While Warner Bros. is releasing its entire 2021 theatrical simultaneously on HBO Max due to the pandemic, Disney is not streaming Nomadland on Disney+, choosing instead Hulu with 38 million subscribers. The longtime SVOD runner-up to Netflix and Amazon Prime Video, has upped its profile and subscriber count in recent years with the release of award-winning original content (“The Handmaid’s Tale”) and distribution agreement for edgier fare with Disney-owned FX.

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Last year at the begin of the pandemic, Hulu released indie film Palm Springs in select theaters and on its platform at the same time. Disney has slowly embraced digital-first (i.e. Disney+) distribution for erstwhile theater titles with Onward and Soul as the hamstrung domestic box office continued. It then offered live-action sequel Mulan exclusively on Disney+ for an additional $29.99 access price.

The trend finds Disney opting to move some of its smaller 2021 films to Disney+, including Peter Pan & Wendy, Pinocchio, and Raya and the Last Dragon, while keeping its Marvel tentpole movies Black Widow, Shang-Chi and the Legend of the Ten Rings, and Eternals on its theatrical release slate.

“We think Soul, which was released on Disney+ on Christmas Day, likely drove substantial subscription growth for the service,” Michael Pachter with Wedbush Securities in Los Angeles, wrote in a note.

 

‘Isle of Dogs’ Due June 26 on Digital, July 17 on Disc

Director Wes Anderson’s Isle of Dogs will be available for digital ownership (including Movies Anywhere) June 26 and on Blu-ray and DVD July 17 from 20th Century Fox Home Entertainment.

The film tells the story of Atari Kobayashi, 12-year-old ward to corrupt Mayor Kobayashi. When all the canine pets of Megasaki City are exiled to vast Trash Island, Atari sets off in search of his bodyguard dog Spots. With the assistance of his newfound mongrel friends, he begins an epic journey that will decide the fate and future of the entire Prefecture.

The cast voicing the dog and human characters includes Bryan Cranston, Edward Norton, Bill Murray, Bob Balaban, Jeff Goldblum, Scarlett Johansson and Frances McDormand.

The film earned $31.4 million at the domestic box office.

Special features on Blu-ray and digital include six featurettes, “Animators,” “Isle of Dogs Cast Interviews,” “Puppets,” “An Ode to Dogs,” “Magasaki City and Trash Island” and “Weather and Elements”; and image gallery; and the theatrical trailer.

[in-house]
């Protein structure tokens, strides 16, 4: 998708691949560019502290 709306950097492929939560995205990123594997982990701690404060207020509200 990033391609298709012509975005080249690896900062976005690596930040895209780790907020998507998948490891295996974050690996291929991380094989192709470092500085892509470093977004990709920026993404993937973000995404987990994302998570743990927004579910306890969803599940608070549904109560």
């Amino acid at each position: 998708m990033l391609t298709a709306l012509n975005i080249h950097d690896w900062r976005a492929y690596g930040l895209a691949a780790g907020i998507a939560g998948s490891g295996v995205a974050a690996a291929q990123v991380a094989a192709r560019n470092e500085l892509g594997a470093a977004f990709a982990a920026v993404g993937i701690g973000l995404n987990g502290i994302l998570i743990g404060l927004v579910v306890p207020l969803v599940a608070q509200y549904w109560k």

Three Billboards Outside Ebbing, Missouri

BLU-RAY REVIEW:

Fox;
Drama;
Box Office $53.35 million;
$29.99 DVD, $34.99 Blu-ray, $39.99 UHD BD;
Rated ‘R’ for violence, language throughout, and some sexual references.
Stars Frances McDormand, Sam Rockwell, Woody Harrelson, Zeljko Ivanek, Caleb Landry Jones, Kerry Condon, Abbie Cornish, Peter Dinklage, John Hawkes, Amanda Warren, Clarke Peters.

Writer-director Martin McDonagh’s Three Billboards offers an intense, character-driven examination of the relationship between small-town police and the residents they serve.

Frances McDormand gives a powerhouse performance as Mildred, whose bitterness over the stalled investigation into her daughter’s murder motivates her to rent space on the billboards of the title excoriating the cops for their lack of progress.

This naturally raises tensions in the town, as supporters of the police demand she take the signs down while putting pressure on her friends and family to force her hand.

The police chief (Woody Harrelson), has his own issues to deal with, not the least of which is an alcoholic deputy named Dixon (Sam Rockwell), who is accused of torturing a black suspect in custody during an incident that allegedly happened before the start of the film’s story.

Three Billboards takes a multi-faceted view of cops’ racial attitudes in small-town America, and presents them as people and not as the caricatures some knee-jerk critics of the film would insist upon. Certainly the department must confront its troubled history of race relations, but the situation with Mildred might suggest they’re not great cops in general, or at the very least in over their head on some things.